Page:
The last thing I want to comment on, and the main reason why libertarianism do not attract the large masses, is the consequence of making your own choice. Because this also means you are liable for what happens. There is no scapegoat. You cannot blame the Jews, the rich, the society or your neighbour for your failures; the failures are yours and nobody else’s. You are your own king, but you are also your own biggest adversary. And since we all know we all make bad decisions, this is a big stone to carry. If your business goes down, you were not good enough, simple as that. Most people don’t like this, they do not want to blame themselves; they want to blame someone else. Also people like to have someone else to make decision for them, people think it is easier or that those elected might know better. So called “experts” thrives everywhere around us telling us everything from what to eat to what to think. The hardest obstacle for libertarians is - according to me - how to teach people to think, act and do things by, for and off themselves. I also would argue that this is the main reason why so many believe in stateism and/or socialism, because spokespersons of the lefties promise everything and say they will make things “easier”. Why choice a phone company when a politician can do it for you? Why choice where to live when governments obviously knows best? People have been fooled to believe that the smuggest best-spoken voice trying to get their vote is the best one to make choices for them. We do not go to the most articulate doctor when our leg is broken, we do not go to the best speaking dentist to fix our teethes, but somehow we think that a well dressed person with a name on a ballot that can talk bureaucratic can fix our lives.

The economic argument is completely on libertarians side, so is the moral one, but until this ideology can convince people that making their own choices is not only the most beneficial for themselves, but also for society as a whole, and as long as people think they can get something for free without paying for it several times over, the libertarian movement will never triumph. This struggle is hard and is made even harder by journalists, “thinkers” and indoctrinating schools. I don’t think we will ever see a truly free society, people are too stupid or to occupied with their useless lives to even consider it, but maybe there is a chance in the aftermath of the current depression. Maybe more people will see through the smoke and realize that bail-out money, stimulus money and every government program for the people is all paid for by the people. Maybe citizens will realize that every time a politician promises them something, the people themselves are the ones paying for it. I hope so, I don’t think so, but I hope.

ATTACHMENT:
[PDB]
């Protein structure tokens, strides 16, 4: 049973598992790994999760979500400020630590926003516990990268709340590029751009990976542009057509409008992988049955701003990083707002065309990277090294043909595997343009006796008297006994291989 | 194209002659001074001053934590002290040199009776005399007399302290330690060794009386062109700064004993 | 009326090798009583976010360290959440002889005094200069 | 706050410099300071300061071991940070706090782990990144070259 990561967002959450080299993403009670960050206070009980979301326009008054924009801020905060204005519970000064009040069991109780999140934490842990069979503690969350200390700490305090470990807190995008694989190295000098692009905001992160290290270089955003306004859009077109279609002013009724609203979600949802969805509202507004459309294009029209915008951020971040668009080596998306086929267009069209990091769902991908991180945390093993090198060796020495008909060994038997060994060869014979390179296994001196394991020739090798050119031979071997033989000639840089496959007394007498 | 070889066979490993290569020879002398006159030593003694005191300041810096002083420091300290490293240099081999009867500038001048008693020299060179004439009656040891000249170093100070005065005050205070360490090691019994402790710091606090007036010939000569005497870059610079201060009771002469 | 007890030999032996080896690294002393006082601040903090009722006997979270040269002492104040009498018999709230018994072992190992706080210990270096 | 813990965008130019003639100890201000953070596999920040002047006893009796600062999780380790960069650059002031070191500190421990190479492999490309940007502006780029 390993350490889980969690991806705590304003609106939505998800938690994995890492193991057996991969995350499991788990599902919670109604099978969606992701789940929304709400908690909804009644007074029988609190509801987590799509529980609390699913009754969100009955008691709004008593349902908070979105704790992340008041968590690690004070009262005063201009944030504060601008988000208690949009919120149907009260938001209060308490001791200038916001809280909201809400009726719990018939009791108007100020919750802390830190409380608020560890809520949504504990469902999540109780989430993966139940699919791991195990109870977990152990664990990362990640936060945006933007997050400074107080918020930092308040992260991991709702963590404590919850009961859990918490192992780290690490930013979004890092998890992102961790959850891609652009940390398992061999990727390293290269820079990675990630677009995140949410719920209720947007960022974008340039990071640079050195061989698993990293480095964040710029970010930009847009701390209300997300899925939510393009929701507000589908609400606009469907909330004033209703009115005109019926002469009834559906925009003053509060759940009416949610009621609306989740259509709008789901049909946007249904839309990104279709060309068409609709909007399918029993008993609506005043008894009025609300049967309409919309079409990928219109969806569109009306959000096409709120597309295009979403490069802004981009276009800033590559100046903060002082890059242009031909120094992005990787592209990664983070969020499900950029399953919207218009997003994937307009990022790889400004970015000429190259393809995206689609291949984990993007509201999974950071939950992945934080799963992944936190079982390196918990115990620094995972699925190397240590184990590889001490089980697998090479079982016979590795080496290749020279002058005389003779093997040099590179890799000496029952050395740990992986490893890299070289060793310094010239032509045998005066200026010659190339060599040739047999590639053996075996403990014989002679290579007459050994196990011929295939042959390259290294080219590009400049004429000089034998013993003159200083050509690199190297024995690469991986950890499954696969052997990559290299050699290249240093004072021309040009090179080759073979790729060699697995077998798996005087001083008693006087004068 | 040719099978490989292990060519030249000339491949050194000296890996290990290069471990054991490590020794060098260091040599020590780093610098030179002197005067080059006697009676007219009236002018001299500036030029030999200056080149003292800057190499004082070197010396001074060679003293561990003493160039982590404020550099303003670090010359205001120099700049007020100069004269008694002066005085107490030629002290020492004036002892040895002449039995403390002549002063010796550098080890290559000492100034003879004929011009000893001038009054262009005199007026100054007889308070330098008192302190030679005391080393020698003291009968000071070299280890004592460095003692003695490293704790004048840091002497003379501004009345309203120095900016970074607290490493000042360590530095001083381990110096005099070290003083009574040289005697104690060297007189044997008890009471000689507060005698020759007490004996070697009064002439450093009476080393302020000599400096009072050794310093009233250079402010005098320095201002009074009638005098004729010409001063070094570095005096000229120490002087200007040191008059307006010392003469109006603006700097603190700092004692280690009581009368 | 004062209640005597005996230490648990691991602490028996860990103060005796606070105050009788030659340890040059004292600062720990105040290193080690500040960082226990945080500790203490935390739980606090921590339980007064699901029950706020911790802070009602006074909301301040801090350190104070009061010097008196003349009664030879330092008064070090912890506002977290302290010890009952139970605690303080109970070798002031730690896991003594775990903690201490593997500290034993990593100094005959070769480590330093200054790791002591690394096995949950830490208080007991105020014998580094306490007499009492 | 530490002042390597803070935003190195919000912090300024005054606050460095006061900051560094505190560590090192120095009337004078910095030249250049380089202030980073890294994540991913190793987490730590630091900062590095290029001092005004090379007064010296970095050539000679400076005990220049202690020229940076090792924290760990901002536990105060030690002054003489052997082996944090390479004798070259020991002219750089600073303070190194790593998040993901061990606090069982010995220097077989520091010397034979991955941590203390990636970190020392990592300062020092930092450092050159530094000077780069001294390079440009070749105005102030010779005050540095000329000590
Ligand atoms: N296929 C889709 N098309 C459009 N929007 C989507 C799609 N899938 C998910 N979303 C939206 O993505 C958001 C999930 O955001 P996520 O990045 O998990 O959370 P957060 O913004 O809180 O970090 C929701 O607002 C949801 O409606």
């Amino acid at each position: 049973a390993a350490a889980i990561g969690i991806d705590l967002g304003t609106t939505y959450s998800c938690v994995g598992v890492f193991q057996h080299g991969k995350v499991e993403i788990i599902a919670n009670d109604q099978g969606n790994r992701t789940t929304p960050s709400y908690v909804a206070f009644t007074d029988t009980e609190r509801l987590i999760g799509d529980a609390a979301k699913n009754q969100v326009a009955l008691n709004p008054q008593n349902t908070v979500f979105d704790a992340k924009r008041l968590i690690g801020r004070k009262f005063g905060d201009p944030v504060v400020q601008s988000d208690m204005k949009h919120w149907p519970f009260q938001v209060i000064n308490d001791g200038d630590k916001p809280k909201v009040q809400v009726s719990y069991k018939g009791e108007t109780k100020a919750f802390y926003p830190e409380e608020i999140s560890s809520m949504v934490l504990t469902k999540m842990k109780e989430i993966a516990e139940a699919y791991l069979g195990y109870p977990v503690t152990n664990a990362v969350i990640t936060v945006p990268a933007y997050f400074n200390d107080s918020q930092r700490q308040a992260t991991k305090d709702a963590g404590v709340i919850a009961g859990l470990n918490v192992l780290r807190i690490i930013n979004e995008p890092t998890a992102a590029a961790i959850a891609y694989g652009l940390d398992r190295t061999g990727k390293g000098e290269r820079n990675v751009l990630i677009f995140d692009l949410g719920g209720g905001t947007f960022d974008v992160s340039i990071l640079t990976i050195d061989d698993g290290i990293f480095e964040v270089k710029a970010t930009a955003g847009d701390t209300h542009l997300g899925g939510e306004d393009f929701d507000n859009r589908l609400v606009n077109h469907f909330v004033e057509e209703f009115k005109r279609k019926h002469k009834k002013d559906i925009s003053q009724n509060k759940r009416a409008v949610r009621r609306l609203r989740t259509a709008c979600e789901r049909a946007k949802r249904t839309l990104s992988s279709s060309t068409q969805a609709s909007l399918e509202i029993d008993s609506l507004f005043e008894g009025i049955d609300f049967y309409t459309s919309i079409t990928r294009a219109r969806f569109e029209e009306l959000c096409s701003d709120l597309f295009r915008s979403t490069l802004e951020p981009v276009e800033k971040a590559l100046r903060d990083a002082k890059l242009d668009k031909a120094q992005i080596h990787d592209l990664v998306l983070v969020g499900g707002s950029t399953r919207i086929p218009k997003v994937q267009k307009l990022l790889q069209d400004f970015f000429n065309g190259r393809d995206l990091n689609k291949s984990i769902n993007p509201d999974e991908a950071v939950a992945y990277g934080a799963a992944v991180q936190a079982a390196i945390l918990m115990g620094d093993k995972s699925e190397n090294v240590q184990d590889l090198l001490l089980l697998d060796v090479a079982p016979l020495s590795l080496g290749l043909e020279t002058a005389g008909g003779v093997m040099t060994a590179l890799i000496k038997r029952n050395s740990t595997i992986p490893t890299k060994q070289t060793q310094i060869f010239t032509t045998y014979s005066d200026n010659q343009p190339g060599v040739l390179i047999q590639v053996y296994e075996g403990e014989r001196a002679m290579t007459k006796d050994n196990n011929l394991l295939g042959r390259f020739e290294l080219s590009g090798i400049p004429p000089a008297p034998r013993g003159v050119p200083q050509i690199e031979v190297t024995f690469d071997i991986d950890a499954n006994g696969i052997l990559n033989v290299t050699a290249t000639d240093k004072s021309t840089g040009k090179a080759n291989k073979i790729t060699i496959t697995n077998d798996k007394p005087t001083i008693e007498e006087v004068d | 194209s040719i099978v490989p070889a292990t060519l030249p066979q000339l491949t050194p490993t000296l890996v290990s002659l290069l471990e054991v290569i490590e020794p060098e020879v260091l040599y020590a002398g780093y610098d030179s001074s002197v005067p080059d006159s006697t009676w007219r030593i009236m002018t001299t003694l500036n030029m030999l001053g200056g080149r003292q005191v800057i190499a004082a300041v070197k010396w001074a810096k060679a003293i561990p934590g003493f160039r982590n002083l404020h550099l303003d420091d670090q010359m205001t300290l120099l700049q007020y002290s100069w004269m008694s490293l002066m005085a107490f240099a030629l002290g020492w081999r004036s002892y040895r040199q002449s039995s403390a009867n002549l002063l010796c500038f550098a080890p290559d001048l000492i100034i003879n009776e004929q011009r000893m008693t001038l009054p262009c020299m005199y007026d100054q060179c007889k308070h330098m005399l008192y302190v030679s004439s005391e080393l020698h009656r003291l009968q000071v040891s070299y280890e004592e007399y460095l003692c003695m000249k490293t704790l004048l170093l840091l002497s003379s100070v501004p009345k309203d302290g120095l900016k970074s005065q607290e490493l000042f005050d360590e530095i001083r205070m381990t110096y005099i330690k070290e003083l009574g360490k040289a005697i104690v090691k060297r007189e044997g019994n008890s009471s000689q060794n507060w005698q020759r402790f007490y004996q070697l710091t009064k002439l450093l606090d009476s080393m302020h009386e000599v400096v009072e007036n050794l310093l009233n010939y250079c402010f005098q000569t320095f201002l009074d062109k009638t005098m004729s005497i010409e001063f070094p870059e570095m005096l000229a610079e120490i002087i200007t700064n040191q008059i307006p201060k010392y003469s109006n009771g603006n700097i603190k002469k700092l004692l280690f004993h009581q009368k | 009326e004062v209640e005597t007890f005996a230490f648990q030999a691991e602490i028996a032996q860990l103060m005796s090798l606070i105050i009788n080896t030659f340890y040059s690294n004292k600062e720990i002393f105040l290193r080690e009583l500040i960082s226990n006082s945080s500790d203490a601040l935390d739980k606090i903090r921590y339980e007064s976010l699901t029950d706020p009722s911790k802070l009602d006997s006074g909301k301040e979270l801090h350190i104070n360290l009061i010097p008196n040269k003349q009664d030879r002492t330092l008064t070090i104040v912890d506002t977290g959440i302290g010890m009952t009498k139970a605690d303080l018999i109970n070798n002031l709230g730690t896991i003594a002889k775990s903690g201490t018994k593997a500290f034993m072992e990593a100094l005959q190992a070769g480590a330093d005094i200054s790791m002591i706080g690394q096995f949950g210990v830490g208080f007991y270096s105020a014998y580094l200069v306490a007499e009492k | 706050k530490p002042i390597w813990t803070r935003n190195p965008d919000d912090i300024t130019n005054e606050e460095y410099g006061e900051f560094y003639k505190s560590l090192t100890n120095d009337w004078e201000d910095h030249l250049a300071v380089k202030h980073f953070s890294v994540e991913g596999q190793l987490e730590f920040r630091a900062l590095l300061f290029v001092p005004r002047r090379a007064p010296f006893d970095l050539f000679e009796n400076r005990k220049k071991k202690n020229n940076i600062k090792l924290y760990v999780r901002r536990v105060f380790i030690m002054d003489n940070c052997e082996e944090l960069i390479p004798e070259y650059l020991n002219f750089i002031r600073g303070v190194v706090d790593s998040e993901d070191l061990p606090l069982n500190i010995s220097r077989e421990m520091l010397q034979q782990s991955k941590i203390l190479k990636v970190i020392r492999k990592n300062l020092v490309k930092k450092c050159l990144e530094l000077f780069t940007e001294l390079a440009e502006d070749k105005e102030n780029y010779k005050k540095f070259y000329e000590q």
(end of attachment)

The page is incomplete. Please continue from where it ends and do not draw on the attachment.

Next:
1. Can just say that I agree with what you have written. But I also think that you are correct when you don't think that these ideas will prevail in todays politics.


  2. It's easy to be a libertarian and advocate personal responsibility when you have grown up in a country where others have helped pay for everything. In Sweden we have the term "Salongsradikal" which I think is appropriate here.

    The one and only reason the avarage swede is still enjoying a pretty high standard of living is that wealth has been redistributed. The market is always given credit for the development of poor countries while the social reforms of society in the same places are left out.